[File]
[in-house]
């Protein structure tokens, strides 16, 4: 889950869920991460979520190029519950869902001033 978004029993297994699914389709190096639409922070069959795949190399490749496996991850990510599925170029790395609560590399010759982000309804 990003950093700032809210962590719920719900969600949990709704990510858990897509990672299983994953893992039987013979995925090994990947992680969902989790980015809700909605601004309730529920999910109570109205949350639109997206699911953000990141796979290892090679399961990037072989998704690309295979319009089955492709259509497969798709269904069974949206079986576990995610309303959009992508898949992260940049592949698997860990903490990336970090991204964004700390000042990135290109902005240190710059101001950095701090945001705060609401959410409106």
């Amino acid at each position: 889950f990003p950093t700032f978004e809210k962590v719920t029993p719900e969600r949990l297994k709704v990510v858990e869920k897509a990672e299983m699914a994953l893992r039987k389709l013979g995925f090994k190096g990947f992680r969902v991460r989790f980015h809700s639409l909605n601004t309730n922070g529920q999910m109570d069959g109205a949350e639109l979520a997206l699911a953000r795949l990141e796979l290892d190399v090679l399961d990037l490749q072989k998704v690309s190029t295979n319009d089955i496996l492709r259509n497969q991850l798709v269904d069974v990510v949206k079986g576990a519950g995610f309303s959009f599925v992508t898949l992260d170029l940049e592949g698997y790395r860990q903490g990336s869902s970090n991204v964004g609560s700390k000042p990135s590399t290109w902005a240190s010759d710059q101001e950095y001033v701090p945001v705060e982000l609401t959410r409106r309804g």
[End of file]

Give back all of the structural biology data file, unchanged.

[in-house]
């Protein structure tokens, strides 16, 4: 889950869920991460979520190029519950869902001033 978004029993297994699914389709190096639409922070069959795949190399490749496996991850990510599925170029790395609560590399010759982000309804 990003950093700032809210962590719920719900969600949990709704990510858990897509990672299983994953893992039987013979995925090994990947992680969902989790980015809700909605601004309730529920999910109570109205949350639109997206699911953000990141796979290892090679399961990037072989998704690309295979319009089955492709259509497969798709269904069974949206079986576990995610309303959009992508898949992260940049592949698997860990903490990336970090991204964004700390000042990135290109902005240190710059101001950095701090945001705060609401959410409106």
């Amino acid at each position: 889950f990003p950093t700032f978004e809210k962590v719920t029993p719900e969600r949990l297994k709704v990510v858990e869920k897509a990672e299983m699914a994953l893992r039987k389709l013979g995925f090994k190096g990947f992680r969902v991460r989790f980015h809700s639409l909605n601004t309730n922070g529920q999910m109570d069959g109205a949350e639109l979520a997206l699911a953000r795949l990141e796979l290892d190399v090679l399961d990037l490749q072989k998704v690309s190029t295979n319009d089955i496996l492709r259509n497969q991850l798709v269904d069974v990510v949206k079986g576990a519950g995610f309303s959009f599925v992508t898949l992260d170029l940049e592949g698997y790395r860990q903490g990336s869902s970090n991204v964004g609560s700390k000042p990135s590399t290109w902005a240190s010759d710059q101001e950095y001033v701090p945001v705060e982000l609401t959410r409106r309804g």